Jobs that allow kids to earn a little money or opportunities for them to volunteer their services can be enormously helpful in building self-esteem. How often we have heard of a resistant student doing a great job as a baby-sitter or a dog walker? Group activities that are non-competitive (i.e., lower personal risk) are also very good for kids who are teetering between past failures and potential success. Outward Bound programs are especially good at helping kids (and adults) gain a better sense of what they can be. Getting involved in projects that help others who are less fortunate, such as Habitat for Humanity are also good self-concept builders. The hope is that such involvement will help kids be less afraid to take the risks involved in doing something new. If a child has a history of frustration and failure, an unfortunately common scenario for children with ADHD or LD, this will involve some unlearning. Classroom teachers who provide students with opportunities to take small steps toward success can help them get beyond their resistance to engage in certain subjects. For example, a history teacher can allow a student who loves music the chance to demonstrate knowledge by writing a song about an event instead of writing an essay about it. In a math class, encouraging a student to create a three dimensional model that demonstrates a mathematical concept instead of doing 20 problems on a worksheet can be a great way to help a student over the threshold of fear that often comes from repeated failures associated with more traditional approaches. I hope that some of these suggestions can help your son and others like him feel better about themselves and the contributions they can make to the world in which we live.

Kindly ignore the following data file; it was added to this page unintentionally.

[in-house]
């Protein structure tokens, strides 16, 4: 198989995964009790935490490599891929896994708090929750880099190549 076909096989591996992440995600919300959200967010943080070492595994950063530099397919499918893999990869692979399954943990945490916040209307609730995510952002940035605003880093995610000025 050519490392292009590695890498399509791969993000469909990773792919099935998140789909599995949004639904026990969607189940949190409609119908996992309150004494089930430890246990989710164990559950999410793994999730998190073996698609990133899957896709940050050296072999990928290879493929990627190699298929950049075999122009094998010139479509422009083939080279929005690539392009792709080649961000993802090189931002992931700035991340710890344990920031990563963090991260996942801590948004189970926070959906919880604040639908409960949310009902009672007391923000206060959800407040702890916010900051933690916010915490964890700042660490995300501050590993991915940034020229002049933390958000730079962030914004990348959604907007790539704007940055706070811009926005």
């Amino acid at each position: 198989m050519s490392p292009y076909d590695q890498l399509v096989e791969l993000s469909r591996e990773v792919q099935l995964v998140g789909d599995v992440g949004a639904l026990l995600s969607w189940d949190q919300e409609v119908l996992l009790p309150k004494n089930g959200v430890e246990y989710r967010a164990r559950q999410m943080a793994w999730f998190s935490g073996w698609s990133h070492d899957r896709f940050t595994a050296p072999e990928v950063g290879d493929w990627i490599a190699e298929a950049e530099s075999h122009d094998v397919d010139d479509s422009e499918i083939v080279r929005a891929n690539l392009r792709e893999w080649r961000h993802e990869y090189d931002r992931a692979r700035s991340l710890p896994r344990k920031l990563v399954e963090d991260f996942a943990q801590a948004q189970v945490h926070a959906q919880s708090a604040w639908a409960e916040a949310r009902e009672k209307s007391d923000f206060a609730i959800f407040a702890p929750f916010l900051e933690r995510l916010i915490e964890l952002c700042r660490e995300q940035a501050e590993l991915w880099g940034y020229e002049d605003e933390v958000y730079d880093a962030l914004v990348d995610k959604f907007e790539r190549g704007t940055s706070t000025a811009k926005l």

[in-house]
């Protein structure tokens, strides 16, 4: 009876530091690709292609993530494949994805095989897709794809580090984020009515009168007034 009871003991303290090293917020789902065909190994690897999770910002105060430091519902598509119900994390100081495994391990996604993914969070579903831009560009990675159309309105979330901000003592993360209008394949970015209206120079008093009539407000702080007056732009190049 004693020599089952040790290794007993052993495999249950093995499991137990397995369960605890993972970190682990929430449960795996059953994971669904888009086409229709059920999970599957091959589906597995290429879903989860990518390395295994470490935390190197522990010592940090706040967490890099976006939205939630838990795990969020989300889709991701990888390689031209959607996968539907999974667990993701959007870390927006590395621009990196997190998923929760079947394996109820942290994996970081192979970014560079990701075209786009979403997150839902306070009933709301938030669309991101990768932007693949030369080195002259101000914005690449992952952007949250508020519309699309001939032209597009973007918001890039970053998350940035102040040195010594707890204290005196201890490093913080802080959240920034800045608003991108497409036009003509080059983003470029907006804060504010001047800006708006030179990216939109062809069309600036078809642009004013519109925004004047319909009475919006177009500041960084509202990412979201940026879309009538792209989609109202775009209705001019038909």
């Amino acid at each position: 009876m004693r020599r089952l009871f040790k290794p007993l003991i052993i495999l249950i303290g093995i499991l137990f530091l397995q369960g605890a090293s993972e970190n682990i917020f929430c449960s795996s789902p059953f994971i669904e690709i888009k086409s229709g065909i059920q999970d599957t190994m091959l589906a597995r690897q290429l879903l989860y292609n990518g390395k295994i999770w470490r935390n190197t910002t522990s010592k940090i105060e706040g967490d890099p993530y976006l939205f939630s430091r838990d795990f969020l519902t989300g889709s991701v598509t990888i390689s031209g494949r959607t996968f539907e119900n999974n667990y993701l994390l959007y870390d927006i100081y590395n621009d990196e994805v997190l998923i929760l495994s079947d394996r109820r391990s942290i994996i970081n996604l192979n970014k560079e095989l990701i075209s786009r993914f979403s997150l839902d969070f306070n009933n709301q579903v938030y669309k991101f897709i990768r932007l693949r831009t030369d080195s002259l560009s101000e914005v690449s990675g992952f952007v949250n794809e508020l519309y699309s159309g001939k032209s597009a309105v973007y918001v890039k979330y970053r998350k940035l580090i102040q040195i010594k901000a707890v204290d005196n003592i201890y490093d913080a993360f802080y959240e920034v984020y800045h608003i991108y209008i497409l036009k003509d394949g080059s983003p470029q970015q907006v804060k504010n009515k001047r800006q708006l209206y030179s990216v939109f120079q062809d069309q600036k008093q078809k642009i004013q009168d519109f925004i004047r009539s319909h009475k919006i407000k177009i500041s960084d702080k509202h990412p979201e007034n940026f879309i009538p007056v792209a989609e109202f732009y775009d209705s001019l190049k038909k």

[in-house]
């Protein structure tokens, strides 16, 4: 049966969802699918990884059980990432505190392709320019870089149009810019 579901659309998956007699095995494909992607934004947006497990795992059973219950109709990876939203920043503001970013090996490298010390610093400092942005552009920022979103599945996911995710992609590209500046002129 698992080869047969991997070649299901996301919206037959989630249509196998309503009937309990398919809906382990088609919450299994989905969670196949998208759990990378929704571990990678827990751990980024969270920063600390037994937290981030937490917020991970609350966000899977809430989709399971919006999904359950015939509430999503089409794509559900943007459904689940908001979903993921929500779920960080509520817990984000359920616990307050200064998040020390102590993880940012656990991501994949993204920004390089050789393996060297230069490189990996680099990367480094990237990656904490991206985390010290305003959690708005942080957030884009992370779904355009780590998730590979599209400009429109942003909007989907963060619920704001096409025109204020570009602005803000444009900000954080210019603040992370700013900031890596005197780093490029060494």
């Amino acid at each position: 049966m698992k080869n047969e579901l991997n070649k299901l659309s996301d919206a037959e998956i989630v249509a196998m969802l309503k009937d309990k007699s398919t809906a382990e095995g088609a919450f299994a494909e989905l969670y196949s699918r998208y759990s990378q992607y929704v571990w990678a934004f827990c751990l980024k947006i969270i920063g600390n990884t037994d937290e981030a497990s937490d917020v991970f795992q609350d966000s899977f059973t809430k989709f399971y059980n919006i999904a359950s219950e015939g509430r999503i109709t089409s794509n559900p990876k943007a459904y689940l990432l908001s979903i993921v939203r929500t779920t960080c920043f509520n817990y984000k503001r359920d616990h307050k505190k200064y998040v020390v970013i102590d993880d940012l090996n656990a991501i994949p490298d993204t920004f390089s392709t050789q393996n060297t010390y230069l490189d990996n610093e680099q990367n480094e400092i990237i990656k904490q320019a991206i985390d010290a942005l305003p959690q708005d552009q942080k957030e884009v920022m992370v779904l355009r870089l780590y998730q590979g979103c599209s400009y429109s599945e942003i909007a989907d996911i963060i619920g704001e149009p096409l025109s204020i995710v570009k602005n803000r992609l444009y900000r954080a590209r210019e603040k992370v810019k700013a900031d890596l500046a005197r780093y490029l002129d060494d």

Beating Poor Self-Esteem
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